I’ve been living in the United States for almost two years now and after a childhood full of Saved By The Bell and New Kids On The Block and The Babysitters Club I hadn’t expected a culture shock. I was naive. We may speak the same language but we’re (literally) an ocean apart when it comes to everything else. Below is a selection of books that will help homesick Brits, satiate the curiosity of anyone that can’t get enough Downton Abbey, and offer a window into our weird little collection of islands. And yes, we really are that obsessed with the weather.
Watching the English: The Hidden Rules of English Behavior by Kate Fox sounds like the sort of etiquette guide an English nanny might box your ears with, but is instead an amusing look at the weird and wonderful habits of my rain-soaked people. It helps explain why you could drive into me with a pickup truck, step on my toes, and throw your coffee down my front and I’d mumble a mortified apology at you. On a deeper level it helps explain why the British are so obsessed with class, the whole nation is like the Titanic and everyone has an opinion about who should be in steerage and who gets to drown in the fancy ballroom.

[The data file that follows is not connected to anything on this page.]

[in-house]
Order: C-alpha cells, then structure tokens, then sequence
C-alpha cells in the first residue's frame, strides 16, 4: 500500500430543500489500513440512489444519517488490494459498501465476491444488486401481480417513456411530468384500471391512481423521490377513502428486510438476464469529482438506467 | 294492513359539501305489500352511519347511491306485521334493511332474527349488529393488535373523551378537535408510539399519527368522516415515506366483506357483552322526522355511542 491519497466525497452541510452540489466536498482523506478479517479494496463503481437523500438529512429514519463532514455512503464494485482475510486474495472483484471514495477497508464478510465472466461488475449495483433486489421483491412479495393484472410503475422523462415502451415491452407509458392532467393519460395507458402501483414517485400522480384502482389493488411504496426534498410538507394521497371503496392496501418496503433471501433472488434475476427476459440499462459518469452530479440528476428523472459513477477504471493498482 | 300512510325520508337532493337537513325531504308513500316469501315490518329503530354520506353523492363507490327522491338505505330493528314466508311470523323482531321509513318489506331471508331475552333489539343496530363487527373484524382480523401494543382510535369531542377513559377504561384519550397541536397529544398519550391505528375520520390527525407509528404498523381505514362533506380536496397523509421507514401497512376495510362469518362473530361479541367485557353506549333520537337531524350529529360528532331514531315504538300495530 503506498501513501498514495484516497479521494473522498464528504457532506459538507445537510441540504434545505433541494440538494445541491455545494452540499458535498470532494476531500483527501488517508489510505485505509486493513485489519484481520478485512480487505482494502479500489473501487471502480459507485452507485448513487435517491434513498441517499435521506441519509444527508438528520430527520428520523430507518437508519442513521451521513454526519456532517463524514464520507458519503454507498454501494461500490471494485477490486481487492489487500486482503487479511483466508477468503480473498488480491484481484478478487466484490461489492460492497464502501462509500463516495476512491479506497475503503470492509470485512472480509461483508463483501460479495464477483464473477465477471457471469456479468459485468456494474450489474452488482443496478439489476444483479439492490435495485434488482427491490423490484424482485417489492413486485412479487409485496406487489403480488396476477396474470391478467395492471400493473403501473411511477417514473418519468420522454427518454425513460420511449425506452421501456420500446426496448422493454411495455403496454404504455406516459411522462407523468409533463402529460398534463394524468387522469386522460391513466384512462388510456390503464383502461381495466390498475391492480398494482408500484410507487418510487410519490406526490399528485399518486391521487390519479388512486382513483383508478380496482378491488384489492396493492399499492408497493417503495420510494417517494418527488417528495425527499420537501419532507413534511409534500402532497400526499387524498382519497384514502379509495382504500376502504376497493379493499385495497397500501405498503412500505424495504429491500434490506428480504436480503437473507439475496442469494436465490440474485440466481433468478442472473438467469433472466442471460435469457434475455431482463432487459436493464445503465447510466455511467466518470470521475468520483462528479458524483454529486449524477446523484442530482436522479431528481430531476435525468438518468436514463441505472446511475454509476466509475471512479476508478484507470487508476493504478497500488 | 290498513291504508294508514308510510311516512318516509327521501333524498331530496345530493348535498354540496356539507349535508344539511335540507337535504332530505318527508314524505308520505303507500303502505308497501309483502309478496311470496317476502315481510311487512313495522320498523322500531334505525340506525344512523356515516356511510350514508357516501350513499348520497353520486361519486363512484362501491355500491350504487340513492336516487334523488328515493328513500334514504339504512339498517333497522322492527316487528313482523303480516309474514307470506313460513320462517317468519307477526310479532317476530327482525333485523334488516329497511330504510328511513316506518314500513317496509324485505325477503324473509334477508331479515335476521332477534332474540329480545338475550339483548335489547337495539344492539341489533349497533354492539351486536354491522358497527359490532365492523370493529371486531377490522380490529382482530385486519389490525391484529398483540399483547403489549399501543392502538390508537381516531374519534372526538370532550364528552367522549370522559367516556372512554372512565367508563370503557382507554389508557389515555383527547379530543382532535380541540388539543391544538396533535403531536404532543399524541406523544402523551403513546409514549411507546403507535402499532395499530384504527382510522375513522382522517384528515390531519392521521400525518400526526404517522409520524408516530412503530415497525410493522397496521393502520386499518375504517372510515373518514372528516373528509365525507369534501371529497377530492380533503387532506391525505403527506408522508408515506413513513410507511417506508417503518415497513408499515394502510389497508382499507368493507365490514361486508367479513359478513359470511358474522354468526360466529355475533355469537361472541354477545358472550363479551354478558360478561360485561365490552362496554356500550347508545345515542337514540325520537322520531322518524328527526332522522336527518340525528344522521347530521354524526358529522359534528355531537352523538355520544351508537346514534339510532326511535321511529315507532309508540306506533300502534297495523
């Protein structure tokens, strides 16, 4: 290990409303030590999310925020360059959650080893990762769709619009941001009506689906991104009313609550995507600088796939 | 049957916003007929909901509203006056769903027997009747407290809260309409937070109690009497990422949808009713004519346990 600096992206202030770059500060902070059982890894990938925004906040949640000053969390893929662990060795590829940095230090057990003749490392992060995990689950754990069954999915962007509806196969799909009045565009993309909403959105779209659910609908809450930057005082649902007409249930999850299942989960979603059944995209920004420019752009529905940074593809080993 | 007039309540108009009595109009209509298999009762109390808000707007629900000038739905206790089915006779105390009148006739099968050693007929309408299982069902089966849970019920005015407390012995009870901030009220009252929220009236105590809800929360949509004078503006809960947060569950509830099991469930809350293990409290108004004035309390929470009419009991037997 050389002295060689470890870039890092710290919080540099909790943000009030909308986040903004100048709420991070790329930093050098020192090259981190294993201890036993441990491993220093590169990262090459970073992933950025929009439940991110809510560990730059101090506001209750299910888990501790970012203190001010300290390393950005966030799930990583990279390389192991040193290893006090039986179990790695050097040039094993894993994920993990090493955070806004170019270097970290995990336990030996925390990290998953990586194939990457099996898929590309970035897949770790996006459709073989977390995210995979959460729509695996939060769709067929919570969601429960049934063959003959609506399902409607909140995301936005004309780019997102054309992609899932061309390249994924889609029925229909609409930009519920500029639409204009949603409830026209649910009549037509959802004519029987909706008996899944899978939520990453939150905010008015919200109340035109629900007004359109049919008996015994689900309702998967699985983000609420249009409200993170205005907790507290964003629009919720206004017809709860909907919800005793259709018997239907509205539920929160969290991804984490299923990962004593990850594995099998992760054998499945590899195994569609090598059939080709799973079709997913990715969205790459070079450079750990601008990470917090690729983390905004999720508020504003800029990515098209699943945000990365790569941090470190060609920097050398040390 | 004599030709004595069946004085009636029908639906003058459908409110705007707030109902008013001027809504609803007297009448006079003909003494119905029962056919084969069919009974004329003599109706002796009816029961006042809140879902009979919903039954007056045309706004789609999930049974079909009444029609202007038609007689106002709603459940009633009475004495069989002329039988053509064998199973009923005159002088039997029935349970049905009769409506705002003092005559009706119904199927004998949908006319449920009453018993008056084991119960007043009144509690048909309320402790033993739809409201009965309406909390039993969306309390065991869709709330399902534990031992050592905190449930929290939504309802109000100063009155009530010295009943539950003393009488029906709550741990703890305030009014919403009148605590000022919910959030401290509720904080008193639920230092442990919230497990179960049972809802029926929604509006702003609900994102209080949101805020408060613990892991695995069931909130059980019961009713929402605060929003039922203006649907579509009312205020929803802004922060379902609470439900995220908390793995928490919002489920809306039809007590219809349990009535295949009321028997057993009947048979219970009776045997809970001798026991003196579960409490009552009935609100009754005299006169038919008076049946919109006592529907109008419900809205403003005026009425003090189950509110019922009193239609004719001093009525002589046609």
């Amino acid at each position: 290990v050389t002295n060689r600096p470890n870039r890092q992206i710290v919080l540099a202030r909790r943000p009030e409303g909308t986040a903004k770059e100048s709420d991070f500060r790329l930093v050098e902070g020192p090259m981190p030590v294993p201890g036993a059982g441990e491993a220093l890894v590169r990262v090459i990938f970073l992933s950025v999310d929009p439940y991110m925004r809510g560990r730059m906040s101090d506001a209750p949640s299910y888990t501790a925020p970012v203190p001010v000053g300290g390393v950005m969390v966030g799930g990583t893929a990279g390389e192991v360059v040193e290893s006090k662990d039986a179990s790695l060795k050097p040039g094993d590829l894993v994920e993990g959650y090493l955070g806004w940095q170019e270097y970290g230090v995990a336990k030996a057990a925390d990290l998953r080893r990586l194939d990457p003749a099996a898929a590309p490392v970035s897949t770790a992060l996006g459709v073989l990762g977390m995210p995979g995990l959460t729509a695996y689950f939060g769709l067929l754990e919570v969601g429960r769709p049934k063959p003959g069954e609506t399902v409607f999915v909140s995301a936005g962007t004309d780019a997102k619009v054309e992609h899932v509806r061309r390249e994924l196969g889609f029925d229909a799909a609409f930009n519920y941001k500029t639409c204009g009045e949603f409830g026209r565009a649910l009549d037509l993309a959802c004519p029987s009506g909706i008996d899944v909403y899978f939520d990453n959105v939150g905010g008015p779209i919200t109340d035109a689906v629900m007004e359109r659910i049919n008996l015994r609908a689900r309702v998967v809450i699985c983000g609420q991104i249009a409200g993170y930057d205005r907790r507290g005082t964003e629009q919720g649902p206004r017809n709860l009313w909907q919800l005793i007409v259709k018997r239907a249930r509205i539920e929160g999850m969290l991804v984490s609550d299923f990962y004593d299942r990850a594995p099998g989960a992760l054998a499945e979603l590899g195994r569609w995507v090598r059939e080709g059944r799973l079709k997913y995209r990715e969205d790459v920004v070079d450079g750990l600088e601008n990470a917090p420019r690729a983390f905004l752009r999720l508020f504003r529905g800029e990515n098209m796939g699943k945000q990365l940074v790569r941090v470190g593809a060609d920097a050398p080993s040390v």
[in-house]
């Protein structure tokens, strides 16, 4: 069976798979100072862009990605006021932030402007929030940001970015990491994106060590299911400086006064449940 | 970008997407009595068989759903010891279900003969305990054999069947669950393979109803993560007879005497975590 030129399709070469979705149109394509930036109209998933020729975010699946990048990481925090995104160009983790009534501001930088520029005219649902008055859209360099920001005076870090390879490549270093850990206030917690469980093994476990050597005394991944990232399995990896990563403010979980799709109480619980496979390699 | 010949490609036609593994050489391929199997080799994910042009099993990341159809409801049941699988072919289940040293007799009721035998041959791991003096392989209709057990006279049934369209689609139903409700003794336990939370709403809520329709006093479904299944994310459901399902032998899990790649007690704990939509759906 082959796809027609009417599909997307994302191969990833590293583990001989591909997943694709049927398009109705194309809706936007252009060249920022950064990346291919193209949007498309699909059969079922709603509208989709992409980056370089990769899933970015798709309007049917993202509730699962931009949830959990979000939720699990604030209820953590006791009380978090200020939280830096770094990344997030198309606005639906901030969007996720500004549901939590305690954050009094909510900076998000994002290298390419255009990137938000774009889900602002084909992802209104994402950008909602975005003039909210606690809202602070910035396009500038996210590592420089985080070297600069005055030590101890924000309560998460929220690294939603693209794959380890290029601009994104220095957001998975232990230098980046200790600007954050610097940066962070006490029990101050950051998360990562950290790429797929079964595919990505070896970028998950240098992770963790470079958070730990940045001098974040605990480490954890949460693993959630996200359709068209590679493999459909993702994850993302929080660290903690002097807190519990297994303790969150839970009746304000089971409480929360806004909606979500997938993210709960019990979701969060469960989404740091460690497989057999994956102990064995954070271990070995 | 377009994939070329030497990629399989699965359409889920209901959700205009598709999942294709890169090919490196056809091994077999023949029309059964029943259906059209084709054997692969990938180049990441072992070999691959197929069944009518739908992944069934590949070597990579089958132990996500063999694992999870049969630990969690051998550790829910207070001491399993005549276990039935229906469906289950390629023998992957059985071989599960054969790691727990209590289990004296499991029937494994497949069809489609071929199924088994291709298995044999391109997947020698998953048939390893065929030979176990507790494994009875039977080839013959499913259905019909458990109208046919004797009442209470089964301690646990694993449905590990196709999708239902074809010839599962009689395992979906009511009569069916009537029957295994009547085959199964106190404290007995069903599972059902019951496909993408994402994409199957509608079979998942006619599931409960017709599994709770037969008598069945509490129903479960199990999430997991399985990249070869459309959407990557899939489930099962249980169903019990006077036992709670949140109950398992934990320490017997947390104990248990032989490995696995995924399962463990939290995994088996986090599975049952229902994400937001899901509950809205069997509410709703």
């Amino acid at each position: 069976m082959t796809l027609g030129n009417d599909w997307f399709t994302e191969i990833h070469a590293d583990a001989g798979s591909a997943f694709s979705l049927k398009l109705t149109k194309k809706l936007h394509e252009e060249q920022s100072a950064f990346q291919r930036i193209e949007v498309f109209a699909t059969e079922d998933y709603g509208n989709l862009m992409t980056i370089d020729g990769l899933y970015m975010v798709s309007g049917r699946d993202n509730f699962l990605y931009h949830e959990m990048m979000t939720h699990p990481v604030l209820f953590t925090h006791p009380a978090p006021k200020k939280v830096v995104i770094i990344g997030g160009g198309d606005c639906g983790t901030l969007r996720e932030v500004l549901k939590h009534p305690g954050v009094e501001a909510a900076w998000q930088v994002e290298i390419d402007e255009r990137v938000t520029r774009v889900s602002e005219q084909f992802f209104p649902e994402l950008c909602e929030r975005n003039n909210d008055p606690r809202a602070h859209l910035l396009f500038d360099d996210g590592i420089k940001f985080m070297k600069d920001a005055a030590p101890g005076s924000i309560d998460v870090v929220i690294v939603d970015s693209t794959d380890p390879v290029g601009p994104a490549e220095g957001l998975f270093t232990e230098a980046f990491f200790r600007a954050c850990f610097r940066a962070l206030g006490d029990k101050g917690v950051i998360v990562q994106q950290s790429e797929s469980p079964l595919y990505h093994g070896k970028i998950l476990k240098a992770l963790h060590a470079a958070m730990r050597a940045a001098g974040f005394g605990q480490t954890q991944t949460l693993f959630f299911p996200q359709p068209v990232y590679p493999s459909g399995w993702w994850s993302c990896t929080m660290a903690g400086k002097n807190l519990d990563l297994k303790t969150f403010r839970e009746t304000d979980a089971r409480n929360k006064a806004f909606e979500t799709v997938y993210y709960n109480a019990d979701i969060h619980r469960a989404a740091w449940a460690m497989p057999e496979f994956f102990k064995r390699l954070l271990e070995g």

Americans call them cookies, we call them biscuits, but along with tea they really are the core of British life. If you’ve been invited to any sort of gathering, a business meeting, a friendly chat with your Aunt, a wake, and there aren’t biscuits available something is very wrong. The type of biscuit is also a crucial signifier of the perceived importance of the event. Plain biscuits are the British equivalent of poking you in the eye and peeing on your begonias, and if there isn’t chocolate somewhere in the offered selection, the host hates you. If any of the biscuits are foil wrapped this is the jackpot, it is either Christmas or the host is madly in love with you.
To navigate these sugary waters I recommend Nice Cup of Tea and a Sit Down which will explain what an Iced Gem is, and why, whether or not a Jaffa Cake is in fact a cake, (rather than a biscuit) it is a national obsession.
Despite what you might see on Downton Abbey, Britain is a very multi-cultural country. One of the best books I’ve ever read about the tensions and joys that this brings is by Meera Syal and is called Anita And Me. It examines those tensions in that most dangerous of arenas – the friendship between two teenage girls – and mixes Syal’s serious comedy writing qualifications with uncomfortably precise examinations of the emotions that come with that time in any teenager’s life. Main character Meena has the added complications that come with a multicultural background: she wants a world of English dinner options and Christmas celebrations, her family wants to keep its Punjabi traditions alive in 1970s England.